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    • I’m not sure the science is derived enough right now to permit DNA testing in any fashion. It is certainly not complete enough, as even more recent samples from Neanderthals require massive amounts of work to recover decent samples. That said, while the effect of the epiparietal ossification on the species identification issue is compelling against Torosaurus being Triceratops, it is one data point, and does not counter the remainder of Scannella and Horner’s argument. One point versus many is limited, and the S&H argument is, as it stands, pretty compelling. I believe, as Johns Scannella and Horner have stated themselves, that the best solution is increased sampling and the actual discovery of chasmosaurine juveniles in the terminal Maastricthian with clear “Torosaurus” morphology, rather than “Triceratops” morphology, and this includes the 6 or so epiparietal ossifications per side. It is by far the best test at the moment, using only morphology.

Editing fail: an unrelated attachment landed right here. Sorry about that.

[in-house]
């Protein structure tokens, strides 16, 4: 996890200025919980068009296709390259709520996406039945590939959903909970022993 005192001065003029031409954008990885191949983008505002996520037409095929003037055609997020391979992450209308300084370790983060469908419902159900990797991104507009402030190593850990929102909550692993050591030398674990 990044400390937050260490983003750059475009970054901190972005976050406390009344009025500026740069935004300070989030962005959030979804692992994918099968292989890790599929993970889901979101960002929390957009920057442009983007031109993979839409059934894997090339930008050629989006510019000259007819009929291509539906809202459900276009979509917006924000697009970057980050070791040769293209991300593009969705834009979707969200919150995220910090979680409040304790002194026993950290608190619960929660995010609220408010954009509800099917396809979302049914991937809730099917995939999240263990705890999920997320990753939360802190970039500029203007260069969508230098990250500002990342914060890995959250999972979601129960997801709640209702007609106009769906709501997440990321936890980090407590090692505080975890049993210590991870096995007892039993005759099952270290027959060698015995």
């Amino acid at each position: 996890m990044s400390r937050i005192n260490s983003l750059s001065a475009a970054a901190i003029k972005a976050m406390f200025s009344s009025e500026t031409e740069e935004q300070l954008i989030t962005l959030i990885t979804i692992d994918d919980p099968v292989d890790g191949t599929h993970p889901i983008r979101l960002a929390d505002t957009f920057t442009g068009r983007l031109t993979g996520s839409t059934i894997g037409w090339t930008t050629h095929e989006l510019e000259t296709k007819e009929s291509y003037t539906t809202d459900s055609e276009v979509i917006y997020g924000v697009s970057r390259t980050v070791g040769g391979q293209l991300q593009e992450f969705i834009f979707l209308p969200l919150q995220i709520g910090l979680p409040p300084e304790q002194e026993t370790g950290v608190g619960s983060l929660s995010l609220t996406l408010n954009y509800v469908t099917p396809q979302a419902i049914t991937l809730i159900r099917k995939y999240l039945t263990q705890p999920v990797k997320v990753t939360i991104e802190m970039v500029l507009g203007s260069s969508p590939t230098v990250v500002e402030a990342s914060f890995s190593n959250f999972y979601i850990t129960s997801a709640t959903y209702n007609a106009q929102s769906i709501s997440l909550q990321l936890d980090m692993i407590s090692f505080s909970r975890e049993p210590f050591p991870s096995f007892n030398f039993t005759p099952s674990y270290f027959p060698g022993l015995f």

• Hikaru Amano says: